Zenith down at T67 (Fort Worth, TX)

Discussion in 'Home Builders and Sport Pilots' started by Ravioli, Apr 6, 2019.

  1. Ravioli

    Ravioli Final Approach

    Joined:
    Dec 1, 2014
    Messages:
    6,482
    Location:
    Fort Worth
    Display Name:

    Display name:
    Pasta Man
    This occurred Thursday evening. This picture is after it was moved from the accident scene. The hangars were never in danger. The actual accident scene was LEFT of the runway, approximately mid-field. [Edited: The left wing had the tree damage, so he would have been landing to the North]

    For those of you on Farcebook there is discussion of this in the North Texas Aviator's group.

    I don't think it will buff right out.
    zenith.jpg
     
    Last edited: Apr 6, 2019
  2. Ryanb

    Ryanb Final Approach PoA Supporter

    Joined:
    Jul 21, 2010
    Messages:
    9,306
    Location:
    Tennessee
    Display Name:

    Display name:
    Ryan
    Pilot ok?
     
    bflynn likes this.
  3. Ravioli

    Ravioli Final Approach

    Joined:
    Dec 1, 2014
    Messages:
    6,482
    Location:
    Fort Worth
    Display Name:

    Display name:
    Pasta Man
    @Ryanb - It was 3 up, no injuries reported.
     
    bflynn and Ryanb like this.
  4. Kenny Phillips

    Kenny Phillips Pattern Altitude

    Joined:
    Jul 29, 2018
    Messages:
    1,962
    Display Name:

    Display name:
    Kenny Phillips
    It looks like he STOLd. (I only make the bad pun 'cuz no injuries reported.)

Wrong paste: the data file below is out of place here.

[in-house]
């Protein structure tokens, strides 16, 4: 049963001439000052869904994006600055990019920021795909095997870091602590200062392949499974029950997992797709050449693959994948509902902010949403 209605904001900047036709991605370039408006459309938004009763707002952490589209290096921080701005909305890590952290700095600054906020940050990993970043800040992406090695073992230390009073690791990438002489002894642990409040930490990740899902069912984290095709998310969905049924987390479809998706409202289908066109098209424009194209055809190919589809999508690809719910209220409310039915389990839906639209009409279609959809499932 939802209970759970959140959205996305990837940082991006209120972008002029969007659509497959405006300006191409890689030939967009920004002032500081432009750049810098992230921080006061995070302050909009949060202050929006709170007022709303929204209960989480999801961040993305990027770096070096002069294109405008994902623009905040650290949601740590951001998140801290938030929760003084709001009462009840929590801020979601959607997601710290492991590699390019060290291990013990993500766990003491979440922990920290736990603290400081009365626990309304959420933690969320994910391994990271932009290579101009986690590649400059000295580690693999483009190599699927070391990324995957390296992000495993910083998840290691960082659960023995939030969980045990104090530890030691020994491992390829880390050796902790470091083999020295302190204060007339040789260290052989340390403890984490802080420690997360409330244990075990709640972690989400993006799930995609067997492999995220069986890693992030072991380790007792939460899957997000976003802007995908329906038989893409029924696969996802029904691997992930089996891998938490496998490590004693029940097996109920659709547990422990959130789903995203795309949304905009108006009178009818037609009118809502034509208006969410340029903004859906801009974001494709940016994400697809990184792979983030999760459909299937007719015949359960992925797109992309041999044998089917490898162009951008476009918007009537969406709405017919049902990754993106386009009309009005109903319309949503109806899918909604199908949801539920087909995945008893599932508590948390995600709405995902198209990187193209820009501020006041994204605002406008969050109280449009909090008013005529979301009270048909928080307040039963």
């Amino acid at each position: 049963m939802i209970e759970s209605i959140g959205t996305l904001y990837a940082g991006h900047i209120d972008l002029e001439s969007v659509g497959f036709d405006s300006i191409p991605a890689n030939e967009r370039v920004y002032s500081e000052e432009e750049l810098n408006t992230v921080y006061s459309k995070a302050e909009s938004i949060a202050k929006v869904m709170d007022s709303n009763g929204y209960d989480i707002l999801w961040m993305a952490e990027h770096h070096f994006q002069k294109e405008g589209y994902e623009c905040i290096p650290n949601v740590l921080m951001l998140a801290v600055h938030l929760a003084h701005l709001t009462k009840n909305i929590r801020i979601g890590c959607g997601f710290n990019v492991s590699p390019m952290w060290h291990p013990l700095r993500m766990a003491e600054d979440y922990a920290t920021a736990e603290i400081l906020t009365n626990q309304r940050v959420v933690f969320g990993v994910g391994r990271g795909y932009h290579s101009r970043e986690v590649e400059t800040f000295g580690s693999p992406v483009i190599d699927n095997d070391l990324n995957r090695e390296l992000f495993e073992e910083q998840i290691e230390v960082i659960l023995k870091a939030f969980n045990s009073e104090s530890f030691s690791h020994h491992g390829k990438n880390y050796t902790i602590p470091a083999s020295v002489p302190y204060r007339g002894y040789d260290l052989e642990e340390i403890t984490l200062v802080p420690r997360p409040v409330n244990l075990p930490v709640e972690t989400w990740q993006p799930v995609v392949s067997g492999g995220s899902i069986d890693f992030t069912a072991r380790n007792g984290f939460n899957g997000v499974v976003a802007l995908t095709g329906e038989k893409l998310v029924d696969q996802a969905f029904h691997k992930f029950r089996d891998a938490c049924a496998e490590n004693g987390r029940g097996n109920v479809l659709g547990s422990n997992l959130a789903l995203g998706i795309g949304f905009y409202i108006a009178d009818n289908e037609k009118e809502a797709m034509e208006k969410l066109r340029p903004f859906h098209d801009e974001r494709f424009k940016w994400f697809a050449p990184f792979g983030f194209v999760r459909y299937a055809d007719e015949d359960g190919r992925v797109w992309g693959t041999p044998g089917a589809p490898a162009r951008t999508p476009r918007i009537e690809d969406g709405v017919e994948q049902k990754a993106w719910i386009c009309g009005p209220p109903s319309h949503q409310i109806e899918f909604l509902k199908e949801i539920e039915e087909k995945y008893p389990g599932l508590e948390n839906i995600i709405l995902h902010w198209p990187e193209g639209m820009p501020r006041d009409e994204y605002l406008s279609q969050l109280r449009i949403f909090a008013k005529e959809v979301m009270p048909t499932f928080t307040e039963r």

bflynn and overdrive148 like this.
  5. SkyDog58

    SkyDog58 Touchdown! Greaser! PoA Supporter

    Joined:
    Jun 11, 2015
    Messages:
    12,759
    Location:
    My own special place.
    Display Name:

    Display name:
    Canis Non Grata
    At the very least he was SOL.
     
    Kenny Phillips likes this.
  6. wanttaja

    wanttaja En-Route

    Joined:
    Jun 7, 2008
    Messages:
    2,742
    Location:
    Seattle
    Display Name:

    Display name:
    Ron Wanttaja
    [EDIT: I Erroneously assumed it was a CH-701]

    The CH-701 does seem to have a greater percentage of accidents related to airspeed control. Part of it, I think, is that it's appealing as an entry-level airplane for less-experienced pilots. CH-701 pilots involved in accidents generally have must less flight experience (~1000 hours median for all homebuilts, about 500 hours for CH-701 pilots).

    The CH-701's accident rate is a bit higher than average, but it's in-family with airplanes of similar configuration and mission (e.g., RANS, Avid, Kitfox, etc.). Fatality rate (percentage of accidents that are fatal) is roughly the same, as well, and this class of airplane has a fairly low rate.

    Ron Wanttaja
     
    Last edited: Apr 6, 2019
  7. Ravioli

    Ravioli Final Approach

    Joined:
    Dec 1, 2014
    Messages:
    6,482
    Location:
    Fort Worth
    Display Name:

    Display name:
    Pasta Man
    Not disputing your statement, but this was a CH-801. Probably doesn't change the validity of your comments. Only adding for accuracy.
     
  8. wanttaja

    wanttaja En-Route

    Joined:
    Jun 7, 2008
    Messages:
    2,742
    Location:
    Seattle
    Display Name:

    Display name:
    Ron Wanttaja
    Thanks, my bad. Should have cued in on the "3 persons onboard."

    Few CH-801 accidents in my database (nine), so reliable information can't really be extracted. Of the nine accidents, six of the pilots had over 2,000 hours. One had over 7,000. Only one of the nine referenced speed control, this was an attempted short-field landing (CEN17LA037).

    Ron Wanttaja
     
  9. SkyDog58